Junyao Gu, MS-GEE ’19
Junyao Gu is a third-year PhD student in Marine Science and Conservation at Duke University.
Junyau Gu is a third-year Ph.D. student in Marine Science and Conservation at Duke University. Her research focuses on marine microbiology and microbial ecology.
Tell us about what you are doing now.
Broadly, I am interested in using a variety of approaches including computational, DNA, qPCR, and bioinformatics tools to investigate the diversity and dynamics of microbial communities, focusing on marine cyanobacteria and their role in the ocean environment, the relationship among them and biogeochemical cycles, climate change, health risks, and help formulate environmental policies that protect human and ecosystem health.
Besides being fascinated with exploring the mysterious tiny marine microbial world, talking with people from different backgrounds is always one of the ways I love to better see the world. Currently, as a part of the Duke University Marine Laboratory’s Seas the Day Podcast team, I combine those interests together and generate great audio storytelling. A recent episode I lead and produced is called “Navigating the Choppy Waters of the US PhD Application Process”.
How did your degree prepare you for current and future roles in environmental science?
The education I received from our EHE department is second to none. My master’s adviser, Sarah Preheim, and all the professors that I took classes from or worked with, especially Edward Bouwer, Alan Stone, and Hugh Ellis, during my time at Hopkins changed my life. They directed me to find the research interests that I would dedicate my life to exploring. They taught me tons of important skills that I need to carry on my research. The most invaluable thing is they showed me what great scientists and professors are like. What I learned from them shaped who I am today, and I am sure what they taught me will help me become a professor as great as them one day. I am extremely thankful to be one of their students.
What appealed to you about our program?
The first-class education and professors of our program appealed to me so much. Another appealing point is that EHE is a cross-divisional department. I really love interdisciplinary research, so knowing students can benefit from both the Whiting School of Engineering and the Bloomberg School of Public Health made me so excited to attend.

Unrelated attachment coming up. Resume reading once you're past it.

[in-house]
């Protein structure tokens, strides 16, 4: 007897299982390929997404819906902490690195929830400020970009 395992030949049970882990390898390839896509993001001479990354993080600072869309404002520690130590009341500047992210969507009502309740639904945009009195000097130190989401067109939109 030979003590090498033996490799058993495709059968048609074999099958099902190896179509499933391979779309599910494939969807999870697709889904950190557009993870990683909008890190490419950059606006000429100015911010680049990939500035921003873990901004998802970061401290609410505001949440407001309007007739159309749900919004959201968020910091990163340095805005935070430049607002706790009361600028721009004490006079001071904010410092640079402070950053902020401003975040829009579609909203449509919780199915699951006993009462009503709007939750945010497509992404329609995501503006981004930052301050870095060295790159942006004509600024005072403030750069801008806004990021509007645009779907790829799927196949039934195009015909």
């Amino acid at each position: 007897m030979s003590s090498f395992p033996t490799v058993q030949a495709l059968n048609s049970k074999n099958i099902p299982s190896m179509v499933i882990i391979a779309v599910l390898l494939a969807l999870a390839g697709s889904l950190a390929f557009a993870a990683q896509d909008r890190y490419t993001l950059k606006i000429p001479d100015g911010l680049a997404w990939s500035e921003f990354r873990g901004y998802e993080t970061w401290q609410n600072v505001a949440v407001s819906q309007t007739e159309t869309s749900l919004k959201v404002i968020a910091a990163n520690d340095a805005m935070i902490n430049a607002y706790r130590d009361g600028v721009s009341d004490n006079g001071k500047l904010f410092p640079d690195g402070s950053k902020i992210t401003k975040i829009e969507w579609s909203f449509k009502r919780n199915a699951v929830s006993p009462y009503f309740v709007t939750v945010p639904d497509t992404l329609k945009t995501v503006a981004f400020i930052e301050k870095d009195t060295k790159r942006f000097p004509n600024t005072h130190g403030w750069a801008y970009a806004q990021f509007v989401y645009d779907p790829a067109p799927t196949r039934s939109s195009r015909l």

What, if anything, surprised you about coming to Hopkins and/or Baltimore?
The most surprising side about Hopkins is the great campus safety and security. I am so astonished to find that Hopkins really does an amazing job in ensuring our safety on campus and in the surrounding areas.
Hopkins offers 24/7 free transportation service, which I loved so much. I still remember while I was at Hopkins, I sometimes studied in the library until late evening during the final exam times. No matter how late I left the library, there were always campus shuttles that offered fast and free rides to drive me home. The drivers were so nice that they did not leave until they saw me open the door and get into the building safely. During my two years at Hopkins, I never felt unsafe.
What's your advice for prospective students?
I would suggest always being curious and open to new knowledge. Environmental science is quite an interdisciplinary field, incorporating knowledge from diverse areas. Therefore, it is important to welcome new ideas and keep learning. Another piece of advice is to have the courage to jump out of your comfort zones, and let your enthusiasm and curiosity lead you. Finally, just enjoy every journey in your life!
Environmental Health and Engineering is a cross-divisional department spanning the Bloomberg School of Public Health and the Whiting School of Engineering. This hybrid department is uniquely designed to lead pioneering research and prepare the next generation of scholars and professionals to solve critical and complex environmental issues. Learn more about our programs.